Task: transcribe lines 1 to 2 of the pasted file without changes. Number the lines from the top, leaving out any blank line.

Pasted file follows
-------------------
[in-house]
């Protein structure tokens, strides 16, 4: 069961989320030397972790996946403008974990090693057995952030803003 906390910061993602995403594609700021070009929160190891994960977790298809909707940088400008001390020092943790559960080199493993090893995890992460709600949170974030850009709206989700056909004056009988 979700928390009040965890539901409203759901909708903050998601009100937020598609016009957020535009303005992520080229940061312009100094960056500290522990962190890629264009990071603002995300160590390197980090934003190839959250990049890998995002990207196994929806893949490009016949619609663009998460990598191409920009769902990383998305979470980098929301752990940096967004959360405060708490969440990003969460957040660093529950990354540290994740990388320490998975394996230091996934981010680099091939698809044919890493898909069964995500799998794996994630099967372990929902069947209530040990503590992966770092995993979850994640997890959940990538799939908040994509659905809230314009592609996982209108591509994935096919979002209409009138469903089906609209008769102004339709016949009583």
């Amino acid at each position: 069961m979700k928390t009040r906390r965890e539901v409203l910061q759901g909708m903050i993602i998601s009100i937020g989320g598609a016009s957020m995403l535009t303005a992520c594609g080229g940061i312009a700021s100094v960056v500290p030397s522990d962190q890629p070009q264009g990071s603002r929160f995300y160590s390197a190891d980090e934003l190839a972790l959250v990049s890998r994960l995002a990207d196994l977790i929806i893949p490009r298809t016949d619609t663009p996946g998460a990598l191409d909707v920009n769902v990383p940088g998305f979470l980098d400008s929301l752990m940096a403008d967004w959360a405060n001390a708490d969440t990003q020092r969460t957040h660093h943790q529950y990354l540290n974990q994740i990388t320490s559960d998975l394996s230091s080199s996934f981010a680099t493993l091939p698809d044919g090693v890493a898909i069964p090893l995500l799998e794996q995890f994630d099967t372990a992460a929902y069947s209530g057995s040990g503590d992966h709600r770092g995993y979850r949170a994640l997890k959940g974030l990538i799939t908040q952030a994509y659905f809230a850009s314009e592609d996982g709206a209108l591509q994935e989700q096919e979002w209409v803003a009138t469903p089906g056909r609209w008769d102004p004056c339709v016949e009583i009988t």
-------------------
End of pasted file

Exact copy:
[in-house]
């Protein structure tokens, strides 16, 4: 069961989320030397972790996946403008974990090693057995952030803003 906390910061993602995403594609700021070009929160190891994960977790298809909707940088400008001390020092943790559960080199493993090893995890992460709600949170974030850009709206989700056909004056009988 979700928390009040965890539901409203759901909708903050998601009100937020598609016009957020535009303005992520080229940061312009100094960056500290522990962190890629264009990071603002995300160590390197980090934003190839959250990049890998995002990207196994929806893949490009016949619609663009998460990598191409920009769902990383998305979470980098929301752990940096967004959360405060708490969440990003969460957040660093529950990354540290994740990388320490998975394996230091996934981010680099091939698809044919890493898909069964995500799998794996994630099967372990929902069947209530040990503590992966770092995993979850994640997890959940990538799939908040994509659905809230314009592609996982209108591509994935096919979002209409009138469903089906609209008769102004339709016949009583």